14. My kids were little when media blew the whole “razor blades in apples” story completely out of proportion. Not only did it end home made goodies, but they also actually convinced people that it was safer for your kids to trick or treat at the mall than your own neighborhood. I remember being so ticked off at that, because of course there was nothing “safer” about the mall than our own neighborhood and I felt the same as you did, that this was about money and putting people in a place to buy things, instead of having a fun night seeing neighborhood kids dressed in their costumes. Why should I trust some kid working at mall food court, more than my next door neighbor? It made no sense, except that it got people into the mall to spend money. Sickening.

    For a few years, we had few trick or treaters as they were all at Oak Park Mall getting “safe” goodies from the same teenagers that would sneeze into your cheeseburger. But, eventually, our neighbors started back with trick or treating in our own area. But I think it’s a shame that people fell for it in the first place, and that the admonishment to only let your kids eat something that is individually wrapped in a factory still prevails. I loved the popcorn balls and candy apples that we got as kids. In fact, they were usually my favorite treats. We need to stop letting retailers rule our lives.

    • Kerri says:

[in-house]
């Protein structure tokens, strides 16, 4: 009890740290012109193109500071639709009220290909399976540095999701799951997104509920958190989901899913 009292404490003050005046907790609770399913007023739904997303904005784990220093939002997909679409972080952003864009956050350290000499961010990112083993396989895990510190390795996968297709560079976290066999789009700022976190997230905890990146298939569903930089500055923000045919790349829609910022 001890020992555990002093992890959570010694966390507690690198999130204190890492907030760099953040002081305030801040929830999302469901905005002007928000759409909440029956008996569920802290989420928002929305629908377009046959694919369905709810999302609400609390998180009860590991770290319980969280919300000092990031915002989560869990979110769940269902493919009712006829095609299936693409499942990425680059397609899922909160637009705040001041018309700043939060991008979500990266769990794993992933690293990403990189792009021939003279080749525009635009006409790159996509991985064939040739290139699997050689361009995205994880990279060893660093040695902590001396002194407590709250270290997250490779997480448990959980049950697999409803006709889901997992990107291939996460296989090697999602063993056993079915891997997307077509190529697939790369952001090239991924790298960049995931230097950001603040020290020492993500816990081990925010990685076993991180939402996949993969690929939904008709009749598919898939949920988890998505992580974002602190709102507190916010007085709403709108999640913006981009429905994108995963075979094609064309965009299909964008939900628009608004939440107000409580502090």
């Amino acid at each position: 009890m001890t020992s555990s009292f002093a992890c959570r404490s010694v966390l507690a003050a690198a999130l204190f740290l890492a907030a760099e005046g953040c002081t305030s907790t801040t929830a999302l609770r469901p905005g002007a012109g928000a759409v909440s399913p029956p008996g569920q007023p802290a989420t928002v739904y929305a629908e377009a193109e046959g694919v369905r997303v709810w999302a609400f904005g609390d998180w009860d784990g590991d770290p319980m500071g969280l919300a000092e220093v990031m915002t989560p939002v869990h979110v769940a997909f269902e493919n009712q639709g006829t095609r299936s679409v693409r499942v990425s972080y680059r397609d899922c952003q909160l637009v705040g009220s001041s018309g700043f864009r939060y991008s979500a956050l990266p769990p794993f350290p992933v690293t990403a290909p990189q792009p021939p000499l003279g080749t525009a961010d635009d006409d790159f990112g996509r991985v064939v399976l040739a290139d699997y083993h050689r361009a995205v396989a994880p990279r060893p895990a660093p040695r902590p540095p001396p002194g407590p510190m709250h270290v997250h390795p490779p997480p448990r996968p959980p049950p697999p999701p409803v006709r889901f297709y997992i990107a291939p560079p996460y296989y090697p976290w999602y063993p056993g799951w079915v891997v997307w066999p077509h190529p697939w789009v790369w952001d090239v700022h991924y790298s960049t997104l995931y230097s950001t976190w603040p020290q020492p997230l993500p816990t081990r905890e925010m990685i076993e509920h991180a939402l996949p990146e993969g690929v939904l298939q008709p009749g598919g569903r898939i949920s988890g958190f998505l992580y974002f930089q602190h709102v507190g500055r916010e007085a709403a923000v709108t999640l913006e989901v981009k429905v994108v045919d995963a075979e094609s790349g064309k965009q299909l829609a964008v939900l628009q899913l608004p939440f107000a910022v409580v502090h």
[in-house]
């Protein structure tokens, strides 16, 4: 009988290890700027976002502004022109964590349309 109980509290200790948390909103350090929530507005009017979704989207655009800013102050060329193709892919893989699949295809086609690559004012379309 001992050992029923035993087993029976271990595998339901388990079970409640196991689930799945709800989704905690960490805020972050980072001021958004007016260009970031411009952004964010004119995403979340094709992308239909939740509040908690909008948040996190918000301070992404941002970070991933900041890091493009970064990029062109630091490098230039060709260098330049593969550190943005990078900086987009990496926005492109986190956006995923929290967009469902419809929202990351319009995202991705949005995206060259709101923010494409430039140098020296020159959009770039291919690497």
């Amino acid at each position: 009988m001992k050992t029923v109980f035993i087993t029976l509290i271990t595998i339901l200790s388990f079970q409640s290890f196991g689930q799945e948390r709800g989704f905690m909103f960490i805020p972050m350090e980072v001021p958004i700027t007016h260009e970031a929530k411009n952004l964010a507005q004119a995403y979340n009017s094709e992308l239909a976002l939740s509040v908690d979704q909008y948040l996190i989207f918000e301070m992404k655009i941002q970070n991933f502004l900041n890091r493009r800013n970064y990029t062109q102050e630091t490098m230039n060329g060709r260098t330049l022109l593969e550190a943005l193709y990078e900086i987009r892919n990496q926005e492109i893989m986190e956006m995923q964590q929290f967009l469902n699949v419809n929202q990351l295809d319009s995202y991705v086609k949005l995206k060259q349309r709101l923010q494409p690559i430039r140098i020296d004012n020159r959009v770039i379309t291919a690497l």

I think it also had to do with the neighborhoods, too, Kathy. I was very transient for most of the 80s, living in apartments and duplexes and of course, I do not remember many trick or treaters there. By 1990, when we bought our first home, maybe that’s when it began to turn around because we typically spent a lot of money on candy and always ran out! I agree, though, that getting parents and kids into the malls was all about perpetuating this materialistic consumer driven society in which we live.

  15. Alexandra says:

    This was really interesting to me, because I lived in France from 1969 to 1997, with only one year spent in the USA during that period, and missed out on how these changes occurred. Knowing what I know now, I bet you are right, and that the media overdid the scare tactics, as well. I try to avoid processed foods, but that is not always an option. I do not understand why all the mommy bloggers are not all over the threat of GMOs. I try to shop at Trader Joe’s for canned goods, when I used canned goods, because I read that huge store at least makes an effort. I also enquire. Like, last week we took a friend to the new restaurant in town, PB, and asked pointedly if it used GMOs. The answer was no, that the chef did his best to avoid them. Now, avoiding them is a challenge, but at least the cooking staff was aware of this perversity in the types of food available. I think it is important to keep spreading the word. The food industry, with the assistance of the FDA, were able to sneak GMOs into our diets. At the very least we need to demand labeling. Don’t you think?

    • Kerri says:

      At the VERY least, Alexandra. I would like to see the U.S. be an actual leader on this, but sadly, Europe has already banned GMOs and the U.S. is once again behind the curve.